Friday, February 1, 2013
Amy S. Elliott, Raising the Estate Tax Will Spur Economic Growth, Caron Argue, 138 Tax Notes 552 (Feb. 4, 2013):
Paul L. Caron, Pepperdine University visiting law professor and author of the TaxProf blog, said he has a proposal that will please right-leaning deficit hawks and left-leaning redistributionists, all while spurring economic growth. He suggests raising the federal estate tax.
Presented January 30 as the luncheon keynote address to tax practitioners attending estate planning sessions at the University of Southern California's annual tax institute in Los Angeles, the proposal was not roundly embraced. But its foundation -- that inequality hinders economic growth -- is intriguing.
The proposal is outlined in a paper by James Repetti of Boston College and Caron that was first presented at a January 18 symposium cosponsored by Pepperdine and Tax Analysts on tax advice for the second Obama administration. (Prior coverage here. The paper -- Occupy the Tax Code: Using the Estate Tax to Reduce Inequality -- is available here.)
In the paper, Caron and Repetti review 36 studies examining the relationship between concentrations of income and economic performance. Nineteen of the empirical studies examined a period of at least 15 years. All were published between 1992 and 2012. Thirty of the studies and all of the 19 long-term studies found a negative correlation between inequality and economic growth. In one study of 16 industrialized countries, the two countries with the highest inequality in 1980 (Australia and the United States) were also the two countries with the lowest labor productivity growth in the ensuing decade.
"We're hopeful that we can somehow get the left and the right to agree that it's in both of their interests to decrease inequality," Caron said. Doing so would not only reduce adverse health and social consequences such as low life expectancy, illiteracy, homicides, imprisonment, mental illness, and obesity, but would also contribute to economic growth, he said, adding that more tax revenue could help decrease the nation's debt. "Using the tax law -- especially the estate tax -- is the least painful way to achieve that," Caron said.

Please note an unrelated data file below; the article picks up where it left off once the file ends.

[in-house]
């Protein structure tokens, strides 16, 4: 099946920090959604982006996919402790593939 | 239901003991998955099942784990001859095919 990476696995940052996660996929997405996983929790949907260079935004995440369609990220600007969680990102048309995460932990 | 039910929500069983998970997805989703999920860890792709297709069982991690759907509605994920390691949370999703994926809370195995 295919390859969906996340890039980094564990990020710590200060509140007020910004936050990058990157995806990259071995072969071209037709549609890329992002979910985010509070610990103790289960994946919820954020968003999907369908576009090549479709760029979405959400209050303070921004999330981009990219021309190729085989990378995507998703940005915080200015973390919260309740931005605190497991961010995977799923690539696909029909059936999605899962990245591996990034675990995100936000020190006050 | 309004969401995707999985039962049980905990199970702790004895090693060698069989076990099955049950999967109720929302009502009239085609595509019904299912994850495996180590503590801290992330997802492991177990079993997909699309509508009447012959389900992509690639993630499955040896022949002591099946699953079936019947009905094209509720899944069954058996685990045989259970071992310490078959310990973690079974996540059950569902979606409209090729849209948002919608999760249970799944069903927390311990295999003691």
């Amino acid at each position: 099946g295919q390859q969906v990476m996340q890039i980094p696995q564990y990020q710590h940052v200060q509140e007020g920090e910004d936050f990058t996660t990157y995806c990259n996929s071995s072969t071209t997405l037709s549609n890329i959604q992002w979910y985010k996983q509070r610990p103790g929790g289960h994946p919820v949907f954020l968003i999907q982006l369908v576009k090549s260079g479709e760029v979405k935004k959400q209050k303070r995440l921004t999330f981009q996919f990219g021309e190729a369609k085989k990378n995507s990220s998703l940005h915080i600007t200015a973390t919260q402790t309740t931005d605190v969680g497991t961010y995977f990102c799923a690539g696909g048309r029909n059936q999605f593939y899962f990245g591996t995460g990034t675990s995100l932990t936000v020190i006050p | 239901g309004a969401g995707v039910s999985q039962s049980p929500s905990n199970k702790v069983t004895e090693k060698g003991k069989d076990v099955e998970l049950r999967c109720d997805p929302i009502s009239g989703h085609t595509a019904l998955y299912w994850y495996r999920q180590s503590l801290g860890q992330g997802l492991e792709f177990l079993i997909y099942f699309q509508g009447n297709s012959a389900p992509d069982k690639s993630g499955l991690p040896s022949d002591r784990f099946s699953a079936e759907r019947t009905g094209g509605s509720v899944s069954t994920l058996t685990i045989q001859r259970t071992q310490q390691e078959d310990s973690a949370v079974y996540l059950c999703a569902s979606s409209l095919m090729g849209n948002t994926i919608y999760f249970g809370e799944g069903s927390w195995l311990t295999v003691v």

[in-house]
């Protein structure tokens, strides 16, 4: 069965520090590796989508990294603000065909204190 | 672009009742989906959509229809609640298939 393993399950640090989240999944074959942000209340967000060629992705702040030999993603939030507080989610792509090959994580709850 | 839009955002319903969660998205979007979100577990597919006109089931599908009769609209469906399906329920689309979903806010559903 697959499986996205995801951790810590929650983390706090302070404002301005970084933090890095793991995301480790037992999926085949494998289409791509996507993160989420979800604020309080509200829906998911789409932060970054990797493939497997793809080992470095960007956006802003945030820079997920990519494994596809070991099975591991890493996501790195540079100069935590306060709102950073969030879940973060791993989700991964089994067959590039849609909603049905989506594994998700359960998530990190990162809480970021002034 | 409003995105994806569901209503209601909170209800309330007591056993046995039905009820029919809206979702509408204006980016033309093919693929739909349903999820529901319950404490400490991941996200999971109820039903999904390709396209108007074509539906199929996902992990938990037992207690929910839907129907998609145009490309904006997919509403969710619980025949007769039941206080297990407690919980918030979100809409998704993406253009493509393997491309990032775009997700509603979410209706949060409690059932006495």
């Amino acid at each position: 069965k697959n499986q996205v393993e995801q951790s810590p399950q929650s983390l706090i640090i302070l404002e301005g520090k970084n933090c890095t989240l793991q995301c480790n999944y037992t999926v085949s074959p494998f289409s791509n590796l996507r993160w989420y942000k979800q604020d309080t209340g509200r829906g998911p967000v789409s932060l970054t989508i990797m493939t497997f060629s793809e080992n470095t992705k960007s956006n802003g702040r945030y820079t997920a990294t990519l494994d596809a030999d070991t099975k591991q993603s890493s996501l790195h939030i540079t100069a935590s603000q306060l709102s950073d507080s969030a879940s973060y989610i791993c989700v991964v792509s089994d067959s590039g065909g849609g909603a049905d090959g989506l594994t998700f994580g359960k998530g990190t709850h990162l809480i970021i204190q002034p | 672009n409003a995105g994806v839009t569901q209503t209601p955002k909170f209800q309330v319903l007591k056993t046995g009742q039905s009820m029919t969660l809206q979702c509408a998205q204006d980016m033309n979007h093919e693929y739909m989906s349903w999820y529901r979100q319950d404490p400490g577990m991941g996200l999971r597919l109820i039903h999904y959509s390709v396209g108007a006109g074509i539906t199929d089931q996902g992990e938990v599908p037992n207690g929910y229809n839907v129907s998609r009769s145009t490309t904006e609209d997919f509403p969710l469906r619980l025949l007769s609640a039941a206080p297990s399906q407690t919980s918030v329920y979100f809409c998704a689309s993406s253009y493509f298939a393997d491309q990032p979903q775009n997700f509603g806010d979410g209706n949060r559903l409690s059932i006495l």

The paper cites a study suggesting that as inherited wealth (as opposed to self-made wealth) constitutes a larger fraction of a country's GDP, per capita GDP grows more slowly. Using IRS Statistics of Income data, it provides evidence suggesting that the estate tax significantly reduces the size of the nation's largest estates and therefore their ability to pass down that wealth to heirs. U.S. estates exceeding a value of $20 million transferred more than 13 percent of their gross values to the federal government in 2010.
The paper debunks the commonly held notion that the estate tax discourages savings, saying it isn't supported by either economic theory or empirical evidence. And it provides estimates by Massachusetts Institute of Technology economics professor James Poterba showing that the effective impact of the federal estate tax is very low -- between 0.1 and 0.5 percent -- during the period when a person is likely to create most of his wealth (under age 70).
While the paper does not specify how to raise the estate tax, Caron told practitioners that the most effective reforms would be those that are "grand and ambitious" -- like taxing capital gains at death and repealing section 1014 to eliminate stepped-up basis at death.
"Recent evidence would suggest that the time isn't right for that kind of a big deal," Caron said. "So a more modest approach would instead deploy what we already have with the estate tax and just go back to 2009, where the exemption was $3.5 million and the top rate was 45 percent."
Caron said that while that "more modest and perhaps more doable" approach would raise only about $125 billion over 10 years, "that's at least a start on both the revenue front and also the equality front."
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